Published: March 2012


Antithrombotic Medicines - Still Causing Bleeding

Prescriber Update 33(1): 1
March 2012

Anticoagulants and antiplatelet agents (antithrombotics) are widely used to treat a number of conditions, with recent guidance on their use being issued by the Best Practice Advocacy Centre (BPAC)1.

Bleeding is the major risk associated with all antithrombotics. The Centre for Adverse Reaction Monitoring (CARM) continues to receive reports of serious bleeds experienced by patients taking these medicines.

An overview of 12 months of reporting to CARM is shown in Table 1. The main sites of serious bleeding were most often gastrointestinal or intracranial in origin.

Only a small fraction of suspected adverse reactions are reported to CARM, nevertheless these reports show that serious bleeds do occur with antithrombotics and that some bleeds may have been preventable. For example, although combination therapy is recommended for some conditions, adverse reaction data continues to indicate a major risk factor for bleeding is the concomitant use of more than one antithrombotic medicine.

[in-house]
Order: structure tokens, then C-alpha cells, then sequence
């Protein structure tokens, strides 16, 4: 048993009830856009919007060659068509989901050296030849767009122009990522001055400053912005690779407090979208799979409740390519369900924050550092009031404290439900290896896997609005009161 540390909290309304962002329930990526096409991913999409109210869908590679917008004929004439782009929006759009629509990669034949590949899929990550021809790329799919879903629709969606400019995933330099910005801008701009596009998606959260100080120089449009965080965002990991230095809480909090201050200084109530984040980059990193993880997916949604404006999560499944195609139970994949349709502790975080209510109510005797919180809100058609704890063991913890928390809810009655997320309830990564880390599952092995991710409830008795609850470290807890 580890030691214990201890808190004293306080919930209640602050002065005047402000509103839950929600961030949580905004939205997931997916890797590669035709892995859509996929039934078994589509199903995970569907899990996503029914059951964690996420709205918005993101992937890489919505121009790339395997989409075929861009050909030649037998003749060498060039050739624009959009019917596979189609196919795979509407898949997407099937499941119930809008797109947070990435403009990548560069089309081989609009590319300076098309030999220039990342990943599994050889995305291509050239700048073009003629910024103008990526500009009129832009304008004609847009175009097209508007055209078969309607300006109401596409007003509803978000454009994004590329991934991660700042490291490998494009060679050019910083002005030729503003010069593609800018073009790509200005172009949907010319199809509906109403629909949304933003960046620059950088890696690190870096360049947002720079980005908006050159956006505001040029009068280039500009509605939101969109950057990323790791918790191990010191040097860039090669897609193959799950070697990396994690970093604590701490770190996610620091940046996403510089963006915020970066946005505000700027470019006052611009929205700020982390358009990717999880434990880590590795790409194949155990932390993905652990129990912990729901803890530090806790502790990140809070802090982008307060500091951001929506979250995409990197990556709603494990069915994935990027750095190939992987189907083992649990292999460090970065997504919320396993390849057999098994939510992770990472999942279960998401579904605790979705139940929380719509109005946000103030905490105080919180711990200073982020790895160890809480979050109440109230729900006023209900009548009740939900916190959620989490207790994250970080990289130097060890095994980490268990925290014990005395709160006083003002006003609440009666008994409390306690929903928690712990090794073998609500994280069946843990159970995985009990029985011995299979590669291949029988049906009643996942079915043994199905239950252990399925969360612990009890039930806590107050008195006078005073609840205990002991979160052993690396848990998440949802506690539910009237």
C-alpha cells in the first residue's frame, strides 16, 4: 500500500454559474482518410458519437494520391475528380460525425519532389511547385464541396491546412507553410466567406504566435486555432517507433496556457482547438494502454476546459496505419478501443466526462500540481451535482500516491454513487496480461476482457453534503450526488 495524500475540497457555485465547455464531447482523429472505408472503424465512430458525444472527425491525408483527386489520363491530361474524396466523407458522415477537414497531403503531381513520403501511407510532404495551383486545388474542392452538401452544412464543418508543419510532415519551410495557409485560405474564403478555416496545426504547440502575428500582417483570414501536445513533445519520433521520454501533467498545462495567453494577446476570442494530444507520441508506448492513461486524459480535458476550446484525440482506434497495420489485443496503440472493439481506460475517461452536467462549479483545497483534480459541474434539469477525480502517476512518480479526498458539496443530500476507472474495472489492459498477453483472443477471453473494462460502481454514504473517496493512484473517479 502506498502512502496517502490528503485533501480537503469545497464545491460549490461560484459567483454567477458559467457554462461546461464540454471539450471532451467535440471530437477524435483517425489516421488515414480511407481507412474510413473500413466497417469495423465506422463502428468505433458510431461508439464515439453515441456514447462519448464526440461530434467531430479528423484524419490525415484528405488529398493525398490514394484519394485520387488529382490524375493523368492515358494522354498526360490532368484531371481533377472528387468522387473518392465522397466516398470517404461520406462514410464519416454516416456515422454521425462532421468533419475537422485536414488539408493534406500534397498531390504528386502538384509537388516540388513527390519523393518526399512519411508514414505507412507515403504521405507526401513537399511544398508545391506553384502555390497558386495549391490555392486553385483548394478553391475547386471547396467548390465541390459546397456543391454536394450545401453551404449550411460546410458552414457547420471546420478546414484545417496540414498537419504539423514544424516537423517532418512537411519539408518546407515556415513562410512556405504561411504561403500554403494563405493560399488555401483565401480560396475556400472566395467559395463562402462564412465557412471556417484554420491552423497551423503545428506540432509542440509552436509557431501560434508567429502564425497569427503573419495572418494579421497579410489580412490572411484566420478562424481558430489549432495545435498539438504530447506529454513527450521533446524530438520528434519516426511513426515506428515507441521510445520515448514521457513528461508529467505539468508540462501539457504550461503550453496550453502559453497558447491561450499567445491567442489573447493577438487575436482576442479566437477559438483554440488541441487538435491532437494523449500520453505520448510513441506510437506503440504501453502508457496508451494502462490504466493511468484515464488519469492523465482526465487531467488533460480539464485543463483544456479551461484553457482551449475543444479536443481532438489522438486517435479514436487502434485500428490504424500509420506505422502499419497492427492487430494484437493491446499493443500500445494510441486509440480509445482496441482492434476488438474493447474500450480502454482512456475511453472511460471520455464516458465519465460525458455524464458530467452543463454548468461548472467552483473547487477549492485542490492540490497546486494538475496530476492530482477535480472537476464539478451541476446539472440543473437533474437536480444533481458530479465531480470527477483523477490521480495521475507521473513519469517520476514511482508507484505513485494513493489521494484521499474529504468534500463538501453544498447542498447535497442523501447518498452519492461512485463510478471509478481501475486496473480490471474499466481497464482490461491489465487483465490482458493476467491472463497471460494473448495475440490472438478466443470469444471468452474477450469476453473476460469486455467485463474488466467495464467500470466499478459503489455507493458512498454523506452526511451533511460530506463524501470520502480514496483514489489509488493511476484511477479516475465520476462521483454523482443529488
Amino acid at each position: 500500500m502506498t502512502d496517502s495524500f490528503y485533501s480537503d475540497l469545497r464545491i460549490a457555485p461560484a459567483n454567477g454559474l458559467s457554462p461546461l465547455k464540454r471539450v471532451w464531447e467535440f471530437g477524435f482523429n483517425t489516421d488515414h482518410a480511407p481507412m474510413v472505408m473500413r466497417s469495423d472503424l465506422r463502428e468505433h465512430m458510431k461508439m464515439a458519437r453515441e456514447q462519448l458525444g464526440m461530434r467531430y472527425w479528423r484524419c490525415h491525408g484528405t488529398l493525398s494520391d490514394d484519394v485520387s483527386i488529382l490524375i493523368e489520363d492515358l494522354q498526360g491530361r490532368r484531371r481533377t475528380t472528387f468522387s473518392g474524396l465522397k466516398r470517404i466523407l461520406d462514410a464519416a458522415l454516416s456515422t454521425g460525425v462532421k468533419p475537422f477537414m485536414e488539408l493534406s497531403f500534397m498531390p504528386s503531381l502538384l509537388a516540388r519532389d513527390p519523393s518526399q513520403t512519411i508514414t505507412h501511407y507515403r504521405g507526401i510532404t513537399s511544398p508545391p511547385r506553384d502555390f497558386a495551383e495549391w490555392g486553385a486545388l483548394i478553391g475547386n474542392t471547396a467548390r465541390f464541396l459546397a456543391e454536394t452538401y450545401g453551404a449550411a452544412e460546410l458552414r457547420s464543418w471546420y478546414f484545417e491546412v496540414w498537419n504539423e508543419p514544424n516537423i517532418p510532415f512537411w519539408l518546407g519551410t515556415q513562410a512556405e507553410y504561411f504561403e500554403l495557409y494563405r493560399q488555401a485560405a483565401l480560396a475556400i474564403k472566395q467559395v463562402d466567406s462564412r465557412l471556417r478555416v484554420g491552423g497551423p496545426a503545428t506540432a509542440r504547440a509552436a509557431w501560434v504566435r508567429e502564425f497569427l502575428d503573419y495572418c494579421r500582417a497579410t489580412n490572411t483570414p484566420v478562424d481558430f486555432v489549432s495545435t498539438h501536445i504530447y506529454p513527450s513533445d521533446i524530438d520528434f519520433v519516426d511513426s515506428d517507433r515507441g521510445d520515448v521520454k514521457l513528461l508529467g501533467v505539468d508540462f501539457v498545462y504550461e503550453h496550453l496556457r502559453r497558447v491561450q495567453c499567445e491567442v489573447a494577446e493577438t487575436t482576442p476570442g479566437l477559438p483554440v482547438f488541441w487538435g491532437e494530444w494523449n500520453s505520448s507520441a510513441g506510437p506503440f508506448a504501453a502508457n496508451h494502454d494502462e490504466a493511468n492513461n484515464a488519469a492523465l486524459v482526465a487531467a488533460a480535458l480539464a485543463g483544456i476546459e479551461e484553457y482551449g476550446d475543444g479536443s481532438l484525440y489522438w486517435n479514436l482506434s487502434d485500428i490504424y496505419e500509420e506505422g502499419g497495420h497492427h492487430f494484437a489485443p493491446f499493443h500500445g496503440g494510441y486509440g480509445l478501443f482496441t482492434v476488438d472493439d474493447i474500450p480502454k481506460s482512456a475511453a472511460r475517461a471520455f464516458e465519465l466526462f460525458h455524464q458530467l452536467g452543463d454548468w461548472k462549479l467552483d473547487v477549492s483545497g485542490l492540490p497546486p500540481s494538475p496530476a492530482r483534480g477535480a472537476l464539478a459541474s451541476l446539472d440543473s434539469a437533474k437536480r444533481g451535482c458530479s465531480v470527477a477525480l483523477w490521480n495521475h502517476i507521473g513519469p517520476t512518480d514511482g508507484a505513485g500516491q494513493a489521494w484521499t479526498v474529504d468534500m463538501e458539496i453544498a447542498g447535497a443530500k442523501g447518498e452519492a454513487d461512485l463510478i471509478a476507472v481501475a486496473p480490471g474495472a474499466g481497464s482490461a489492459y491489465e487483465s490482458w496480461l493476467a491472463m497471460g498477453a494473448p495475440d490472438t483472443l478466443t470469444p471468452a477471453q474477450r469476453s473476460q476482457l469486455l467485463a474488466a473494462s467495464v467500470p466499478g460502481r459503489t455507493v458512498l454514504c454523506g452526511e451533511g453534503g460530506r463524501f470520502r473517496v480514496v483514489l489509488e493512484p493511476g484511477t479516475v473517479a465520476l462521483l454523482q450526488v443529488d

Early treatment of bleeds is desirable and patients and/or carers should be advised to monitor for early signs of bleeding.

Table 1: Antithrombotic CARM reports associated with bleeding from 1 Oct 2010 to 30 Sept 2011.

Medicine Total number of reports Number of reports of bleeding (%) Number of cases reported to be exposed to another anticoagulant or antiplatelet agent (%) Number of bleeding cases reported to also be exposed to a NSAID or SSRI (%)
Aspirin 28 68 53 42
Clopidogrel 9 67 100 16
Dabigatran* 212 42 59 3
Dipyridamole 3 67 100 50
Enoxaparin 14 50 57 0
Rivaroxaban 3 0 N/A N/A
Warfarin 32 56 50 11

* Dabigatran has been recently introduced with rapid uptake

Key Messages

  • A major risk factor for bleeds is the use of more than one antithrombotic medicine.
  • Patients and/or carers should be advised to monitor for the early signs of bleeding.
  1. A New Zealand Consensus Forum. 2011. The use of antithrombotic medicines in general practice: a consensus statement. Best Practice Journal, 39: 10-21


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